Conversations in code

Chico State and Butte College’s digital designs take over Chico Art Center

I NEED MORE COWBELL Ryan Fiscus won Best Poster for his “I’ve Got a Fever” piece, a nod to Christopher Walken’s infamous Saturday Night Live portrayal of producer Bruce Dickenson working with Blue Oyster Cult during the recording sessions for “Don’t Fear the Reaper"—"Fellas, I’ve got a fever, and the only cure … is more cowbell.”

I NEED MORE COWBELL Ryan Fiscus won Best Poster for his “I’ve Got a Fever” piece, a nod to Christopher Walken’s infamous Saturday Night Live portrayal of producer Bruce Dickenson working with Blue Oyster Cult during the recording sessions for “Don’t Fear the Reaper"—"Fellas, I’ve got a fever, and the only cure … is more cowbell.”

The Chico Art Center is housed inside Chico’s first railroad depot along the tracks at 5th and Orange streets. In the center’s all-white main gallery space, the current Digital Dialog group show features the futuristic-looking white half-domes of three iMac computers sprouting glowing screens from atop sculpture pedestals, solidifying the landmark building’s present function as an art gallery. That is, until an afternoon train rumbles through, sending locomotion through the electronic displays.

At the entrance of the digital-media show—the second-annual juried student co-exhibit of Chico State University’s and Butte College’s digital-arts and design programs—are a handful of poster-size interpretations of the words of famous typography scholar Beatrice Ward. Chico State Communication Design instructor Barbara Sudick’s Typography 002 class took Ward’s words, specifically her “The Crystal Goblet,” or “Printing Should Be Invisible,” essay and combined them with black-and-white experimentations in modern—or post-modern—typeface design, twisting and shifting the extended metaphor of the choice of the perfect wine vessel through their pieces.

“You have two goblets before you. One is of solid gold, wrought in the most exquisite patterns. The other is of crystal-clear glass, thin as a bubble, and as transparent.” The idea being that in the field of design, instead of asking “How should it look?” designers should be asking, “What must it do?”

Those typeface pieces are one of a variety of digitally created works that includes posters, publication designs and those three iMac stations displaying animated pieces. Though the case could be made that artists in general would be well served to give Ward’s philosophy of function some consideration, the common thread through these works is the attempt to incorporate the question of “what it must do” into creative manipulation of modern digital means.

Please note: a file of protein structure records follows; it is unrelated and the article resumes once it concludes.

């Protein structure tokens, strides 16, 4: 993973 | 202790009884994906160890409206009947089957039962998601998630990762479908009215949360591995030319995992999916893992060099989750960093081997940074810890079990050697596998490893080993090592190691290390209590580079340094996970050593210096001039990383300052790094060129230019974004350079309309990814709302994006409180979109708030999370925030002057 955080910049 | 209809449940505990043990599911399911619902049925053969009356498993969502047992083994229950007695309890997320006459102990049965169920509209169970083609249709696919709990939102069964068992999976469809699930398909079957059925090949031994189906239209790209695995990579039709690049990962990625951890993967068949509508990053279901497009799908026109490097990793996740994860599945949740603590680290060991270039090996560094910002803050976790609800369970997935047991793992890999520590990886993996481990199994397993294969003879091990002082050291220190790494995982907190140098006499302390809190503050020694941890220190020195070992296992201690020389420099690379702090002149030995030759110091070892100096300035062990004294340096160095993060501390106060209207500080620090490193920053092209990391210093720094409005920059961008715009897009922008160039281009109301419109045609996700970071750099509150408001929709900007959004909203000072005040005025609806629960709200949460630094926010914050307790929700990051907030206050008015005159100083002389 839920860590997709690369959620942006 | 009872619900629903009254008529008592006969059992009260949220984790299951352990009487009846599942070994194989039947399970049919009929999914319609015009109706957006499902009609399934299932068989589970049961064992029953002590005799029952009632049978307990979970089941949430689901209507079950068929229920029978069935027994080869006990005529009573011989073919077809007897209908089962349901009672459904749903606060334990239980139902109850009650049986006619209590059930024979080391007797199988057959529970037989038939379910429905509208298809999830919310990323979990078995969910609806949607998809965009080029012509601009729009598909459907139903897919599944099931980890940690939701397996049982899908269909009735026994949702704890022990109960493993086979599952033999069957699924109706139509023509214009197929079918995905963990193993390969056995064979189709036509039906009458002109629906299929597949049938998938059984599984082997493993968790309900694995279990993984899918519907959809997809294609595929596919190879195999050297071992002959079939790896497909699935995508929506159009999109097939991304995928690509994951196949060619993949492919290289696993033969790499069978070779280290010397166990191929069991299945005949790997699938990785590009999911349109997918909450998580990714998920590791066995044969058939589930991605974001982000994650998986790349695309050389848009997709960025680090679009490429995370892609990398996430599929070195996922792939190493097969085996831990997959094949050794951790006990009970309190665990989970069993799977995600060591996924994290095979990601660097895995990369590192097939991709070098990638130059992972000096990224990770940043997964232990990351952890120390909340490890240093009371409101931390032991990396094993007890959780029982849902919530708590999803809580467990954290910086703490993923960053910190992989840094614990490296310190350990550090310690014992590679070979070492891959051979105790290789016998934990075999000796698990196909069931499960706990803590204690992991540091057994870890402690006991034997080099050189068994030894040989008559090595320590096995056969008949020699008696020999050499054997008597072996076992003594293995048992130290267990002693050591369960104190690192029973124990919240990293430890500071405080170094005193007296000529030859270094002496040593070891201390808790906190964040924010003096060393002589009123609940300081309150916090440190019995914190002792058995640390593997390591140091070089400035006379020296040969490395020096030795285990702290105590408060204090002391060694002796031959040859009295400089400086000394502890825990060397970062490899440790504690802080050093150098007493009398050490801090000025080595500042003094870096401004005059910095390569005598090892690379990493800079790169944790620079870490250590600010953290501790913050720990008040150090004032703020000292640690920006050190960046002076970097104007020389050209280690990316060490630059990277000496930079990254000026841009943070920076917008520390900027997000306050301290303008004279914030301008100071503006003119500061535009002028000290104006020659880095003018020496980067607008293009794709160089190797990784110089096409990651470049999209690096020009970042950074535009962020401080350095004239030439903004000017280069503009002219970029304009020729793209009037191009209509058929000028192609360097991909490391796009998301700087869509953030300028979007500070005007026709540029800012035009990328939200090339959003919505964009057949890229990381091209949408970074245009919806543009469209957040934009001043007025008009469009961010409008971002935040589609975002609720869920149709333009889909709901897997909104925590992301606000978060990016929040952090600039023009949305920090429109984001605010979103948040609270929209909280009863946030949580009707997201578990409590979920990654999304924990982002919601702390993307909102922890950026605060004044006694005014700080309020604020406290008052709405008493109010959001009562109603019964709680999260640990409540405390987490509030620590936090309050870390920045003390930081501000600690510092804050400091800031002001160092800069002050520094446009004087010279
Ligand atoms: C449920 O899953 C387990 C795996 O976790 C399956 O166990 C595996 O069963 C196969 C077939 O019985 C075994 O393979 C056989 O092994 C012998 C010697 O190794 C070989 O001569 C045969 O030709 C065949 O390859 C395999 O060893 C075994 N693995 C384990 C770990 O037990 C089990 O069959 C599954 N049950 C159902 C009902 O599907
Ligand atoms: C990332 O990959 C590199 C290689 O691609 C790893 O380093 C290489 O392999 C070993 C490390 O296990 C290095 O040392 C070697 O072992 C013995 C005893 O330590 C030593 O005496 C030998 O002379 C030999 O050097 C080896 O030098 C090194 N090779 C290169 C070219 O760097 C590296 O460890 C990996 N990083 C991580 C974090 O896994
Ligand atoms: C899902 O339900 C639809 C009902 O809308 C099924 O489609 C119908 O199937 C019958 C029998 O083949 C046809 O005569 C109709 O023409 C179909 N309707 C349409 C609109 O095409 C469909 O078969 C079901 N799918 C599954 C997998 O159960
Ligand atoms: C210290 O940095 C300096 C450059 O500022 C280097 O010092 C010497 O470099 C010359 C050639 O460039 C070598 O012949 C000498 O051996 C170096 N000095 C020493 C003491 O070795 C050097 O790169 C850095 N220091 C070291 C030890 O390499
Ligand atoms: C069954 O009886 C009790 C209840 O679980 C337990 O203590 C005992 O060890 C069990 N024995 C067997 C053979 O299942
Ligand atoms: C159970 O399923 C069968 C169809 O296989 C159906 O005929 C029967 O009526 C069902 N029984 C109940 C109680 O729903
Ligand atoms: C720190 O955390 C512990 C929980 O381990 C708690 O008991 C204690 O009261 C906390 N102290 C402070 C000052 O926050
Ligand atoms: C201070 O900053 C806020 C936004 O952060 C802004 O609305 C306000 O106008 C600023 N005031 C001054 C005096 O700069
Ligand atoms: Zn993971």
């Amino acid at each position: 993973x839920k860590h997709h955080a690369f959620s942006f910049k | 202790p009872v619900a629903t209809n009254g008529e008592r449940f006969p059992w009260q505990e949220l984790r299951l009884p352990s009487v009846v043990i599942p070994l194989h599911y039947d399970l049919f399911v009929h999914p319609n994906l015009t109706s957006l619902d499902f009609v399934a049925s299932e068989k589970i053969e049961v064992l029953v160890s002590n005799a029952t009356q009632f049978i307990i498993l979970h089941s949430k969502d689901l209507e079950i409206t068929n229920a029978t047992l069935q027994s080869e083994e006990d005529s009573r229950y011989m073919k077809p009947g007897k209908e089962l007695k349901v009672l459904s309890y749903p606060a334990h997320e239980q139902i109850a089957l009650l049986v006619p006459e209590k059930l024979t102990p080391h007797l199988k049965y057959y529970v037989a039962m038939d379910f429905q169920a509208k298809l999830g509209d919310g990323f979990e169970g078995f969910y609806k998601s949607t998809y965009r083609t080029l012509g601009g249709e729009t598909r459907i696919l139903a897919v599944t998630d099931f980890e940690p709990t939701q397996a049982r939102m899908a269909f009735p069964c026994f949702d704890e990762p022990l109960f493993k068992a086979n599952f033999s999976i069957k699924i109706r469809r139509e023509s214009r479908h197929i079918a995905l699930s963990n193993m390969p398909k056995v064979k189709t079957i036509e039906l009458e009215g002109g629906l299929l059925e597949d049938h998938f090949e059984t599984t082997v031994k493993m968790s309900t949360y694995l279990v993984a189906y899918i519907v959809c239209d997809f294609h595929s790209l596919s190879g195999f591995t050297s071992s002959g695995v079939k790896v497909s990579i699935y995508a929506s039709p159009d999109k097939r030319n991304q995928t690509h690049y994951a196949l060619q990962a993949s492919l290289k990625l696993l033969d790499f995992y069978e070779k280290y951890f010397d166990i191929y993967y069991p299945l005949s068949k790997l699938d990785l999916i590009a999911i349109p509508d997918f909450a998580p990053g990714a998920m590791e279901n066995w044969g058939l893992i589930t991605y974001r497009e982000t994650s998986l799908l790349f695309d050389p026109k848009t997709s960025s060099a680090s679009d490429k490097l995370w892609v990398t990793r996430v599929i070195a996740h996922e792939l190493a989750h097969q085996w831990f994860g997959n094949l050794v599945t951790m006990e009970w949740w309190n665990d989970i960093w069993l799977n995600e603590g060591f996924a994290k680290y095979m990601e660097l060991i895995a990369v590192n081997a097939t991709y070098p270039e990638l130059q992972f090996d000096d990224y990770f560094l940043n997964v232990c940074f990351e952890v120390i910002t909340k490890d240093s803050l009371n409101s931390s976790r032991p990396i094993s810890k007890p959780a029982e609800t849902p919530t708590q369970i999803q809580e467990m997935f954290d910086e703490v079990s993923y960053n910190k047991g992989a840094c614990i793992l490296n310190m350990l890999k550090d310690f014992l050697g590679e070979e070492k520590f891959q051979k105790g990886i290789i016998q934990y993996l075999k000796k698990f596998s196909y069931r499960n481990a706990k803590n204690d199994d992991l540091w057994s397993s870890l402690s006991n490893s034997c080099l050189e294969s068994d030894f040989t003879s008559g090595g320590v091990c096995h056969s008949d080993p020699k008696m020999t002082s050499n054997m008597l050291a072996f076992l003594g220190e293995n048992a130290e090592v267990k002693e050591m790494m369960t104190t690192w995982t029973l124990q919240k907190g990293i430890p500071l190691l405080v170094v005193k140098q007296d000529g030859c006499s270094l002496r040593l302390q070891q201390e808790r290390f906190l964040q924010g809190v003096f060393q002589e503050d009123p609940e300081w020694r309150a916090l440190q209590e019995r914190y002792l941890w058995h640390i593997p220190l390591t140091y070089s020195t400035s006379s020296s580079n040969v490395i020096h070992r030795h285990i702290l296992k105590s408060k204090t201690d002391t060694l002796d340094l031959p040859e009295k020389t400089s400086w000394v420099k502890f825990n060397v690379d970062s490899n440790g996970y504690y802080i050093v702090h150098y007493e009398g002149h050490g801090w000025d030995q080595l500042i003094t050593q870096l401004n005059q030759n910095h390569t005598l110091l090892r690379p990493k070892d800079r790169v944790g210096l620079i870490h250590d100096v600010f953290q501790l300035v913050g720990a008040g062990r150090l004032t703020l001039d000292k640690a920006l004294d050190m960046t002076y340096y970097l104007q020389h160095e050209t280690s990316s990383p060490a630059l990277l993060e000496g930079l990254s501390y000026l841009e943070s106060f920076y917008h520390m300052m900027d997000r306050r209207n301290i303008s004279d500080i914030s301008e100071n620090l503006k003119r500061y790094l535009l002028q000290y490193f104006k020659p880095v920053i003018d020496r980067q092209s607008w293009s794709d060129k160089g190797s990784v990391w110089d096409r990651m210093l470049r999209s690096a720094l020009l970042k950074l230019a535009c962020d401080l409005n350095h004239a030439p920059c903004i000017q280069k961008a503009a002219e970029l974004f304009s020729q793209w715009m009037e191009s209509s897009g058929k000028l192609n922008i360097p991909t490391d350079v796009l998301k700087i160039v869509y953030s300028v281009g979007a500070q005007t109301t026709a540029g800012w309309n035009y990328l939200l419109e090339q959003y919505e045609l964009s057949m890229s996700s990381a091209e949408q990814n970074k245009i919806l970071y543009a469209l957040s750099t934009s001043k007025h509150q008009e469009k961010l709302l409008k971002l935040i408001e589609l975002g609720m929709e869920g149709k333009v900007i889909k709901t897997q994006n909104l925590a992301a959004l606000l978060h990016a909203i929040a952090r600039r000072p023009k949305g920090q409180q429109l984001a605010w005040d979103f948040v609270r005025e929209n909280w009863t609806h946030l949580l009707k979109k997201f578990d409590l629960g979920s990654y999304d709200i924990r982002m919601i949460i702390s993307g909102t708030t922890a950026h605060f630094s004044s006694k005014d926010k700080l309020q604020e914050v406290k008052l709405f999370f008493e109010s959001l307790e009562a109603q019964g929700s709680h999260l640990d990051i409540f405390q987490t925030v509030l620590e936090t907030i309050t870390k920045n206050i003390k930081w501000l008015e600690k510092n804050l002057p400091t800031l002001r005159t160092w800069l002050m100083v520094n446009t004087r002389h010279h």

Design is, after all, an artist’s best bet for actually making a living with visual art, and at the opening-night reception Butte College design instructor (and former Chico Art Center President) Daniel Donnelly got to meet the parents of many of his students and was thrilled to have the opportunity to validate the practicality of their kids’ work.

“This what your kid can do,” Donnelly explained, “They can actually make money.”

Thankfully, for the sake of the gallery visitor, there’s a nice balance between the specifically commercial—posters for Nikon and the movie Requiem for a Dream and commercials for PT Cruisers and Burton Snowboards—and more purely artistic experimentation. Personal faves include Butte College’s Christi Willette’s black and pale-blue digital poster of a bounding Hummer with the heading “Soldier Tough” and the tagline, “Real soldiers are dying in their Hummers so you can play one in yours,” and Chico State student Matt Bower’s Adobe After Effects digital animation of the phrase, “Anything that can go wrong will go wrong.” The letters and words bounce, fall and fade in and out of place in a humorous ode to that most famous of Murphy’s Laws.

The best-of-show piece—as judged by representatives of downtown design firm the Fuze Group—is an untitled piece of animation by Butte College student Alan Kott. Using Lightwave, a 3D-design program, Kott has created a gilded room that looks both medieval and futuristic. In the center is a golden chalice/musical instrument with gears that rotate a shiny bob at the end of a string, rubbing a crystalline melody/tone as it spins. Next to the instrument an ancient-looking book is being blown open by a mysterious light source dancing to the music.

If it sounds complicated and weird, it is. And it’s seamless. Kott has created what looks like a little three-dimensional world, one that, in a world of Web sites, video games and digital filmmaking, actually has a viable purpose beyond just looking good.

There is, in fact, such a huge selection of pieces that you might need a few visits to take it all in. You have until June 5.